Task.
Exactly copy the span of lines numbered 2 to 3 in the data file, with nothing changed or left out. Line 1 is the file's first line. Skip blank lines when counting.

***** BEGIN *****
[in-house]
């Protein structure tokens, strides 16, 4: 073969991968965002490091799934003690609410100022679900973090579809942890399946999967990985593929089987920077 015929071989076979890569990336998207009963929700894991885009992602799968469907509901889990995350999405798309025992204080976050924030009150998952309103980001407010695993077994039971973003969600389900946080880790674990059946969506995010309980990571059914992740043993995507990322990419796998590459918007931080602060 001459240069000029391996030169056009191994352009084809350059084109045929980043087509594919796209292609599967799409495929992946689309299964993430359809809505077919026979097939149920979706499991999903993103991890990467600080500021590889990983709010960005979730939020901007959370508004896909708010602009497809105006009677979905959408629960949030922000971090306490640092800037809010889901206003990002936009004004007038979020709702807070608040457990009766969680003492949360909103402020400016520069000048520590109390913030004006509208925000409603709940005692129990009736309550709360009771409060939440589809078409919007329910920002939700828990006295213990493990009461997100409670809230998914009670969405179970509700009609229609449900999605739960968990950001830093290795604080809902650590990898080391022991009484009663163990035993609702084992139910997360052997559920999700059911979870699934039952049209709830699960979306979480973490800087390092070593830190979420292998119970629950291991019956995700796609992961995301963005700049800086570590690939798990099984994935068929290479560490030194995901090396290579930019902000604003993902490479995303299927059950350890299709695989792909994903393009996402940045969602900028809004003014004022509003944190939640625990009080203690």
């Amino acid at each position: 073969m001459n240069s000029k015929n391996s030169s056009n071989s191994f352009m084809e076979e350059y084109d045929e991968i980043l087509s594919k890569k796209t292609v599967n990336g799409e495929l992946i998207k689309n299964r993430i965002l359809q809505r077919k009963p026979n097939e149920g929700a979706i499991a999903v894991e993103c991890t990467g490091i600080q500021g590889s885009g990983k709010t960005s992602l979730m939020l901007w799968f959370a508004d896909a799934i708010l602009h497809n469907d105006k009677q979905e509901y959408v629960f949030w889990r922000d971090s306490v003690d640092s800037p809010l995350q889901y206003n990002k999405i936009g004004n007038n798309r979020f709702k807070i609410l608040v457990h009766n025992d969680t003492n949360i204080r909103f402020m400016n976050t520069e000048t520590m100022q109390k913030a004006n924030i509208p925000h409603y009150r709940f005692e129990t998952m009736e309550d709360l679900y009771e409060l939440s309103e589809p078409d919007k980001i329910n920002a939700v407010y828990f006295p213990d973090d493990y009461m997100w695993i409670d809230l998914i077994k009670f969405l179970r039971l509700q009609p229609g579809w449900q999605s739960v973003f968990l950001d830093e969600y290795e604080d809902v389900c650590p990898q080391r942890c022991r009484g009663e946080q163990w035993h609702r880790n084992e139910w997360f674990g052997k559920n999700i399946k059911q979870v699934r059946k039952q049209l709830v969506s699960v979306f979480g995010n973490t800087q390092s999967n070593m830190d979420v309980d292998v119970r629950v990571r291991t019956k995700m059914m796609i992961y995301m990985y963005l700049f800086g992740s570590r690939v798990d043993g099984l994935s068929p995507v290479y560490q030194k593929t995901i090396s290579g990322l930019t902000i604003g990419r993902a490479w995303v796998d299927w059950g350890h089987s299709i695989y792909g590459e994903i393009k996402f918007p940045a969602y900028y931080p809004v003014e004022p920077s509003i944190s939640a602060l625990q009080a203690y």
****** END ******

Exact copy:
């Protein structure tokens, strides 16, 4: 073969991968965002490091799934003690609410100022679900973090579809942890399946999967990985593929089987920077 015929071989076979890569990336998207009963929700894991885009992602799968469907509901889990995350999405798309025992204080976050924030009150998952309103980001407010695993077994039971973003969600389900946080880790674990059946969506995010309980990571059914992740043993995507990322990419796998590459918007931080602060 001459240069000029391996030169056009191994352009084809350059084109045929980043087509594919796209292609599967799409495929992946689309299964993430359809809505077919026979097939149920979706499991999903993103991890990467600080500021590889990983709010960005979730939020901007959370508004896909708010602009497809105006009677979905959408629960949030922000971090306490640092800037809010889901206003990002936009004004007038979020709702807070608040457990009766969680003492949360909103402020400016520069000048520590109390913030004006509208925000409603709940005692129990009736309550709360009771409060939440589809078409919007329910920002939700828990006295213990493990009461997100409670809230998914009670969405179970509700009609229609449900999605739960968990950001830093290795604080809902650590990898080391022991009484009663163990035993609702084992139910997360052997559920999700059911979870699934039952049209709830699960979306979480973490800087390092070593830190979420292998119970629950291991019956995700796609992961995301963005700049800086570590690939798990099984994935068929290479560490030194995901090396290579930019902000604003993902490479995303299927059950350890299709695989792909994903393009996402940045969602900028809004003014004022509003944190939640625990009080203690």
């Amino acid at each position: 073969m001459n240069s000029k015929n391996s030169s056009n071989s191994f352009m084809e076979e350059y084109d045929e991968i980043l087509s594919k890569k796209t292609v599967n990336g799409e495929l992946i998207k689309n299964r993430i965002l359809q809505r077919k009963p026979n097939e149920g929700a979706i499991a999903v894991e993103c991890t990467g490091i600080q500021g590889s885009g990983k709010t960005s992602l979730m939020l901007w799968f959370a508004d896909a799934i708010l602009h497809n469907d105006k009677q979905e509901y959408v629960f949030w889990r922000d971090s306490v003690d640092s800037p809010l995350q889901y206003n990002k999405i936009g004004n007038n798309r979020f709702k807070i609410l608040v457990h009766n025992d969680t003492n949360i204080r909103f402020m400016n976050t520069e000048t520590m100022q109390k913030a004006n924030i509208p925000h409603y009150r709940f005692e129990t998952m009736e309550d709360l679900y009771e409060l939440s309103e589809p078409d919007k980001i329910n920002a939700v407010y828990f006295p213990d973090d493990y009461m997100w695993i409670d809230l998914i077994k009670f969405l179970r039971l509700q009609p229609g579809w449900q999605s739960v973003f968990l950001d830093e969600y290795e604080d809902v389900c650590p990898q080391r942890c022991r009484g009663e946080q163990w035993h609702r880790n084992e139910w997360f674990g052997k559920n999700i399946k059911q979870v699934r059946k039952q049209l709830v969506s699960v979306f979480g995010n973490t800087q390092s999967n070593m830190d979420v309980d292998v119970r629950v990571r291991t019956k995700m059914m796609i992961y995301m990985y963005l700049f800086g992740s570590r690939v798990d043993g099984l994935s068929p995507v290479y560490q030194k593929t995901i090396s290579g990322l930019t902000i604003g990419r993902a490479w995303v796998d299927w059950g350890h089987s299709i695989y792909g590459e994903i393009k996402f918007p940045a969602y900028y931080p809004v003014e004022p920077s509003i944190s939640a602060l625990q009080a203690y």